Mindfulness practices have been recognized as effective strategies in the treatment of the effects of stress, anxiety, and depression since the 1970s. Pioneered by Dr. Jon Kabat-Zinn at The University of Massachusetts, mindfulness-based stress reduction techniques are now employed by clinicians across the world in the treatment of mental health, alcohol, and substance use disorders.
The popularization of mindfulness practices in the Western world is due in large part to the teachings of the Thich Nhat Hanh, a Buddhist monk from Vietnam, who first brought his special brand of Buddhism – which later became known as mindfulness – to the U.S. when he visited Princeton University in 1960.
In his 2008 book “Mindful Movements: Ten Exercises for Well-Being”, Hanh describes mindfulness as “…our ability to be aware of what is going on both inside us and around us. It is the continuous awareness of our bodies, emotions, and thoughts.” He then distills mindfulness into seven core elements, which he calls miracles.
In the case of mindfulness, though, the word miracle is used in a slightly different way than we’re used to. Rather than an event that has no rational explanation and is therefore considered of divine cause or origin, the miracles of mindfulness are the tangible, practical results of practicing mindfulness in daily life. We’re not talking about religious miracles, here. We’re talking about the daily benefits of mindfulness.
The Seven Miracles of Mindfulness
- Presence. To be present and able to touch deeply the miracles of life, like the blue sky, a flower, the smile of a child.
- Help others be present. To make the other – the sky, a flower, a child – present also.
- Attention. To nourish the object of your mindfulness with full awareness and attention.
- Service. To use what we learn from mindfulness to help others.
- Contemplation. To look deeply into the nature of our self, others, and the nature of the universe.
- Understanding. When we are mindful of the present moment, the circumstances of our lives become clear. This understanding allows us to heal ourselves and awakens our desire to help others.
- Transformation. By practicing mindfulness, we allow the healing and refreshing aspects of life to change us from the inside out.
A close reading of these miracles reveals the potential benefits a practice of mindfulness can bring to anyone in the process of recovering from addiction or learning to manage the symptoms of a mental illness.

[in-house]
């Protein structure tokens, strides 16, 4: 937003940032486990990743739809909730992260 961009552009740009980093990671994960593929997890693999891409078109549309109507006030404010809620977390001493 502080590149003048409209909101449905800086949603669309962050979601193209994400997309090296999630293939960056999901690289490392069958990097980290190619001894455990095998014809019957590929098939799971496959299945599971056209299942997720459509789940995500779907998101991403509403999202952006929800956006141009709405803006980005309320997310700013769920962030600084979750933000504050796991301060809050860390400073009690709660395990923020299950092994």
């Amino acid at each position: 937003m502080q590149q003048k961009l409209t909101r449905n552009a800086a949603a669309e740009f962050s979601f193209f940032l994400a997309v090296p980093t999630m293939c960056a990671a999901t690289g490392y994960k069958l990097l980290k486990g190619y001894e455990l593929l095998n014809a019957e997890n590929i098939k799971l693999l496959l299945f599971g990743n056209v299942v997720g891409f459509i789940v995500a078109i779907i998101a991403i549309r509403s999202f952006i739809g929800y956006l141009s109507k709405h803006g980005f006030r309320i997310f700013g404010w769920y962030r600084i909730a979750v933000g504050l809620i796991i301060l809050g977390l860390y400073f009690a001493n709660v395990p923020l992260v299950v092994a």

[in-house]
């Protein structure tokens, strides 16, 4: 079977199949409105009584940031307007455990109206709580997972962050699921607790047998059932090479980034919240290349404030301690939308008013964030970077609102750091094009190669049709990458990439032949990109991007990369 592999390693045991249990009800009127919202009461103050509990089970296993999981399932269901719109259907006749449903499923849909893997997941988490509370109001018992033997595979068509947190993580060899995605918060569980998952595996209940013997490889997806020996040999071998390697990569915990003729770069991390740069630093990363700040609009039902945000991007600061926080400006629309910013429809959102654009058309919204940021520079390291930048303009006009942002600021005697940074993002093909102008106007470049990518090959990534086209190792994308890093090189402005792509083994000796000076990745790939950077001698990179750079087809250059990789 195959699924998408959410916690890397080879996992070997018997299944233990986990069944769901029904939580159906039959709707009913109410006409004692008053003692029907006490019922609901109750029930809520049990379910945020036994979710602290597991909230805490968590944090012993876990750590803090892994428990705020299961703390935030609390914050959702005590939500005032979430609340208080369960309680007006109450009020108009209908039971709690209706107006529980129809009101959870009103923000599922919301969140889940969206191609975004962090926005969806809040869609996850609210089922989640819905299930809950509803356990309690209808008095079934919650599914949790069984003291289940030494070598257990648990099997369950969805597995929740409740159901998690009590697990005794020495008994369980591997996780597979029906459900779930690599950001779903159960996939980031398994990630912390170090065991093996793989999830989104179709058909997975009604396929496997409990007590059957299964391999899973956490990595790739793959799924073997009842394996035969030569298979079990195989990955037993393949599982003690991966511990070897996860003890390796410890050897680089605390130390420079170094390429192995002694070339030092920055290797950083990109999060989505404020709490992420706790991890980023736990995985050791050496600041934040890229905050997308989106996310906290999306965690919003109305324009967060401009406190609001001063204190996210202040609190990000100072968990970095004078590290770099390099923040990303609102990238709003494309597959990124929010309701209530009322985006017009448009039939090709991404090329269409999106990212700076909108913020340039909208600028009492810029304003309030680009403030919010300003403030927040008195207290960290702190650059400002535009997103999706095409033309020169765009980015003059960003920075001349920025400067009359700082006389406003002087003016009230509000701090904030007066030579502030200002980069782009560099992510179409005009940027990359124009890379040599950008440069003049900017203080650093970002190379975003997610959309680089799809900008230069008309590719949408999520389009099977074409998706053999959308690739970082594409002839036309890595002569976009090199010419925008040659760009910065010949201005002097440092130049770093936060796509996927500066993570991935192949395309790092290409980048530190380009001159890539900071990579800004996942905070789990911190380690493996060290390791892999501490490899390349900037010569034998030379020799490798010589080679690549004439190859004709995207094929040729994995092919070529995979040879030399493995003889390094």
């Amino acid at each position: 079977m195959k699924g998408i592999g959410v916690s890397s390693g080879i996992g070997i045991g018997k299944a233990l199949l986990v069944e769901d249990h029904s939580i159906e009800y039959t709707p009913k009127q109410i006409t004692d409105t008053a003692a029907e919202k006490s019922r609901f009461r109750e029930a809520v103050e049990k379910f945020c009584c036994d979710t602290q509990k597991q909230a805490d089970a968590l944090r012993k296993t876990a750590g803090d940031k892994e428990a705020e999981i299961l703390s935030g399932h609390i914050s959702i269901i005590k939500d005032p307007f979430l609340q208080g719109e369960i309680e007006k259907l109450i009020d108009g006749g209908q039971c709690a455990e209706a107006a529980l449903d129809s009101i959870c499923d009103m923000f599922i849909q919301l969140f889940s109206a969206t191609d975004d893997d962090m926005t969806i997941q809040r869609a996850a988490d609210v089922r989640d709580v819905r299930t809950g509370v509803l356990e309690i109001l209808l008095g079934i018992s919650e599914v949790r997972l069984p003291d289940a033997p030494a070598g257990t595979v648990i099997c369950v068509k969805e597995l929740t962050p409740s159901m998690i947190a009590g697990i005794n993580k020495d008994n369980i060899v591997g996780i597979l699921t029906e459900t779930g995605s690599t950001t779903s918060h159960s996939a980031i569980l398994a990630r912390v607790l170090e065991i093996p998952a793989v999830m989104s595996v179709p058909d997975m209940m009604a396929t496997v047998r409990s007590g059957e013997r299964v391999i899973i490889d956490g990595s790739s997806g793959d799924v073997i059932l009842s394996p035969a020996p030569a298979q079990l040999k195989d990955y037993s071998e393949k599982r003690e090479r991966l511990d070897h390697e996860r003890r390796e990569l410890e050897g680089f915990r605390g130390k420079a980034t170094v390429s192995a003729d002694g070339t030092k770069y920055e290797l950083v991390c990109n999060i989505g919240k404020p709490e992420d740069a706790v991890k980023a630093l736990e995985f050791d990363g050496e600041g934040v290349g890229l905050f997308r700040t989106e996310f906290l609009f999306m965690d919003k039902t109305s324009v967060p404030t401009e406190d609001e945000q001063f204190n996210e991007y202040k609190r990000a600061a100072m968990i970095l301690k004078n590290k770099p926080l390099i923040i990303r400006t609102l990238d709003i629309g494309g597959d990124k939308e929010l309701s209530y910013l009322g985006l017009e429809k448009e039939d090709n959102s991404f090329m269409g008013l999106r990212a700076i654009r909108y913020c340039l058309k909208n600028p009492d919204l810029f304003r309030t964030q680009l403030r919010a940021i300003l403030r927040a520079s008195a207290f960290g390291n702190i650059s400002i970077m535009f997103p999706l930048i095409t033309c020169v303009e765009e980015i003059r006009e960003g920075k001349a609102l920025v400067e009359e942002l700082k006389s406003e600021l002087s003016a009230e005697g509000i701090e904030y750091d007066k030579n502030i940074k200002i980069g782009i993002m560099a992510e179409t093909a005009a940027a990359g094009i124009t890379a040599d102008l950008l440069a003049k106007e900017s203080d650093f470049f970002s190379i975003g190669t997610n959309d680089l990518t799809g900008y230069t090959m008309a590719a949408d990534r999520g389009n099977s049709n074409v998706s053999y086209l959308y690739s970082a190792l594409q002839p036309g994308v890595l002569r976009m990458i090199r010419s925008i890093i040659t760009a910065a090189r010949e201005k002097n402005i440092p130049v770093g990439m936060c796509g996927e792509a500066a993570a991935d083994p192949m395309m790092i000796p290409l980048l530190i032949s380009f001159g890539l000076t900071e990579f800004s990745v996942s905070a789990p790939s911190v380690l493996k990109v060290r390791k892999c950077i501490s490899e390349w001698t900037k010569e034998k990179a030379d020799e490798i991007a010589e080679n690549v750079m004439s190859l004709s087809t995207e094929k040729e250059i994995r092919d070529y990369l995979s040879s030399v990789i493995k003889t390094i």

In both cases, a person in recovery needs to be present, aware, pay attention, examine themselves deeply, and above all, transform old, disruptive habits into new habits that are healthy and productive. For the purposes of this article, we’ll introduce a mindfulness activity that focuses on the first three miracles of mindfulness: being present, recognizing the other, and paying full attention.
Recovery Activity: How to Take a Mindful Walk
The goal of mindful walking is the same as any type of meditation: to quiet the mind, to focus on the breath, and fully appreciate the present moment. However, for many people, especially those recovering from addiction or managing the symptoms of a mental health disorder, this is extremely difficult. The mind is filled with thoughts, worries, preoccupations, and anxieties. Turning all that off is difficult.
In fact, it’s one of the primary challenges of recovery: managing all that inner talk. To perform his mindful walking practice, Hanh makes a proposal that may sound challenging: walk without purpose or direction, simply placing one foot in front of another, with no thought aside from the present step.
You might be asking yourself:
No purpose? No direction? Zero thoughts? Empty mind? How can that be?
This may seem impossible, but it’s not. It is most definitely possible – for anyone. Even for people who’ve tried seated meditation and managed to sit still for all of three seconds.
All it takes is a little bit of help, like this introductory mindful walking exercise, designed for people with no experience in meditation or mindfulness practice.
Intro to Mindful Walking